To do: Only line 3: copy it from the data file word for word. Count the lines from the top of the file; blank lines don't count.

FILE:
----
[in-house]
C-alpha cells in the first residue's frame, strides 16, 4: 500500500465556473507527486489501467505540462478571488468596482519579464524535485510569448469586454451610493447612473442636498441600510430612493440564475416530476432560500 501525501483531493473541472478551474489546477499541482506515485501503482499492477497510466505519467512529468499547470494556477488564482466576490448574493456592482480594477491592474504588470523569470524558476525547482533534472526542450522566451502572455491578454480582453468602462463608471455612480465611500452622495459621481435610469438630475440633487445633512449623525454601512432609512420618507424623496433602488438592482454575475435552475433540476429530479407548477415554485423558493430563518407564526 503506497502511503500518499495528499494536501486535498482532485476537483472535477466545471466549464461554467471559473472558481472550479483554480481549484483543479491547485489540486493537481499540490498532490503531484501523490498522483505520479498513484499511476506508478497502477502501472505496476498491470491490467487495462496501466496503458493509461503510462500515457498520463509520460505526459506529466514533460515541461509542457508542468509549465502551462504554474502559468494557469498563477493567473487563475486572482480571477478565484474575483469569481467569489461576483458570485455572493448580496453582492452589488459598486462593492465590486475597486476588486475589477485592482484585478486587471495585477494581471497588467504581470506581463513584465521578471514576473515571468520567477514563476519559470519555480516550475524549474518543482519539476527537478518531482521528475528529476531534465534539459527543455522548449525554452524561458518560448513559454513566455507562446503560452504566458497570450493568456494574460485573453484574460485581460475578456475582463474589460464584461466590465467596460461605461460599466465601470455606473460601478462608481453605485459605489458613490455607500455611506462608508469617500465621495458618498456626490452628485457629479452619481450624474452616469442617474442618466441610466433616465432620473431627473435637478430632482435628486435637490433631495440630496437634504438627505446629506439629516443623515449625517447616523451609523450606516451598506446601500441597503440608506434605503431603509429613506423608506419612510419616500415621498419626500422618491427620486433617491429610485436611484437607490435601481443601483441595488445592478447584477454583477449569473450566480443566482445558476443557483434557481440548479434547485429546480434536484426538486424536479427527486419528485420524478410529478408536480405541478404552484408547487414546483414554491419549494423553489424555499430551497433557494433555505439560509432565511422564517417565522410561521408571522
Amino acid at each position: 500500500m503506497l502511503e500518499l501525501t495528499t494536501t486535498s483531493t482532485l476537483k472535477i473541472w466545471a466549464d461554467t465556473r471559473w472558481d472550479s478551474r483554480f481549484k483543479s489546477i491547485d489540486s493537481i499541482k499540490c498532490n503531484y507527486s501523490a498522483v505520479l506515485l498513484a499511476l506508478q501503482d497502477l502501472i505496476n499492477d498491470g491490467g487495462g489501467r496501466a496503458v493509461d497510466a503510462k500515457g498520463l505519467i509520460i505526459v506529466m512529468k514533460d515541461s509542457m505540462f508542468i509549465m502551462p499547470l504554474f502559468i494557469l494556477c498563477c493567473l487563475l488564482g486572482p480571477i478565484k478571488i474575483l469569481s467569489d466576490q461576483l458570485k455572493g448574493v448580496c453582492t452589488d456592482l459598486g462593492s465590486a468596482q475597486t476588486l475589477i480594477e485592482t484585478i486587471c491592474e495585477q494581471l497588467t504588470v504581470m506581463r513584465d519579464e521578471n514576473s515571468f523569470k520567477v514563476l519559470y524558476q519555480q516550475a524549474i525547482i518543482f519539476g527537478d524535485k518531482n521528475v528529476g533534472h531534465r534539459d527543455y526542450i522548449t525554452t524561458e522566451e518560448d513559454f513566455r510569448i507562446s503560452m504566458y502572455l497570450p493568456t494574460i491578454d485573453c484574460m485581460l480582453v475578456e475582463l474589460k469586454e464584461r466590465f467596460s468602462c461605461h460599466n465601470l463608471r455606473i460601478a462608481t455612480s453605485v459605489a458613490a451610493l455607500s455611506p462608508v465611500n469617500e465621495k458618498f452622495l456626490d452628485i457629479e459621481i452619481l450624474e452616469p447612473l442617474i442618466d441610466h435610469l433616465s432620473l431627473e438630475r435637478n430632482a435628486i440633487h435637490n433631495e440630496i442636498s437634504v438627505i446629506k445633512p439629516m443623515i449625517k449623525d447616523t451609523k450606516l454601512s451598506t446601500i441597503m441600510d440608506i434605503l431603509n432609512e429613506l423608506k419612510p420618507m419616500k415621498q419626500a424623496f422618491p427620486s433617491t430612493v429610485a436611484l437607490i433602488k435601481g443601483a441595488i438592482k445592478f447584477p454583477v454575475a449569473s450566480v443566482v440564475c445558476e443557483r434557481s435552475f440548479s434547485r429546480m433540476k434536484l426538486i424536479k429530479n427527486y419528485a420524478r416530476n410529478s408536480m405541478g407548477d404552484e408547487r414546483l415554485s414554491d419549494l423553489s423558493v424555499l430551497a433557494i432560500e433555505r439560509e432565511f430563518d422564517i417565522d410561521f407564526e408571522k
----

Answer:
Amino acid at each position: 500500500m503506497l502511503e500518499l501525501t495528499t494536501t486535498s483531493t482532485l476537483k472535477i473541472w466545471a466549464d461554467t465556473r471559473w472558481d472550479s478551474r483554480f481549484k483543479s489546477i491547485d489540486s493537481i499541482k499540490c498532490n503531484y507527486s501523490a498522483v505520479l506515485l498513484a499511476l506508478q501503482d497502477l502501472i505496476n499492477d498491470g491490467g487495462g489501467r496501466a496503458v493509461d497510466a503510462k500515457g498520463l505519467i509520460i505526459v506529466m512529468k514533460d515541461s509542457m505540462f508542468i509549465m502551462p499547470l504554474f502559468i494557469l494556477c498563477c493567473l487563475l488564482g486572482p480571477i478565484k478571488i474575483l469569481s467569489d466576490q461576483l458570485k455572493g448574493v448580496c453582492t452589488d456592482l459598486g462593492s465590486a468596482q475597486t476588486l475589477i480594477e485592482t484585478i486587471c491592474e495585477q494581471l497588467t504588470v504581470m506581463r513584465d519579464e521578471n514576473s515571468f523569470k520567477v514563476l519559470y524558476q519555480q516550475a524549474i525547482i518543482f519539476g527537478d524535485k518531482n521528475v528529476g533534472h531534465r534539459d527543455y526542450i522548449t525554452t524561458e522566451e518560448d513559454f513566455r510569448i507562446s503560452m504566458y502572455l497570450p493568456t494574460i491578454d485573453c484574460m485581460l480582453v475578456e475582463l474589460k469586454e464584461r466590465f467596460s468602462c461605461h460599466n465601470l463608471r455606473i460601478a462608481t455612480s453605485v459605489a458613490a451610493l455607500s455611506p462608508v465611500n469617500e465621495k458618498f452622495l456626490d452628485i457629479e459621481i452619481l450624474e452616469p447612473l442617474i442618466d441610466h435610469l433616465s432620473l431627473e438630475r435637478n430632482a435628486i440633487h435637490n433631495e440630496i442636498s437634504v438627505i446629506k445633512p439629516m443623515i449625517k449623525d447616523t451609523k450606516l454601512s451598506t446601500i441597503m441600510d440608506i434605503l431603509n432609512e429613506l423608506k419612510p420618507m419616500k415621498q419626500a424623496f422618491p427620486s433617491t430612493v429610485a436611484l437607490i433602488k435601481g443601483a441595488i438592482k445592478f447584477p454583477v454575475a449569473s450566480v443566482v440564475c445558476e443557483r434557481s435552475f440548479s434547485r429546480m433540476k434536484l426538486i424536479k429530479n427527486y419528485a420524478r416530476n410529478s408536480m405541478g407548477d404552484e408547487r414546483l415554485s414554491d419549494l423553489s423558493v424555499l430551497a433557494i432560500e433555505r439560509e432565511f430563518d422564517i417565522d410561521f407564526e408571522k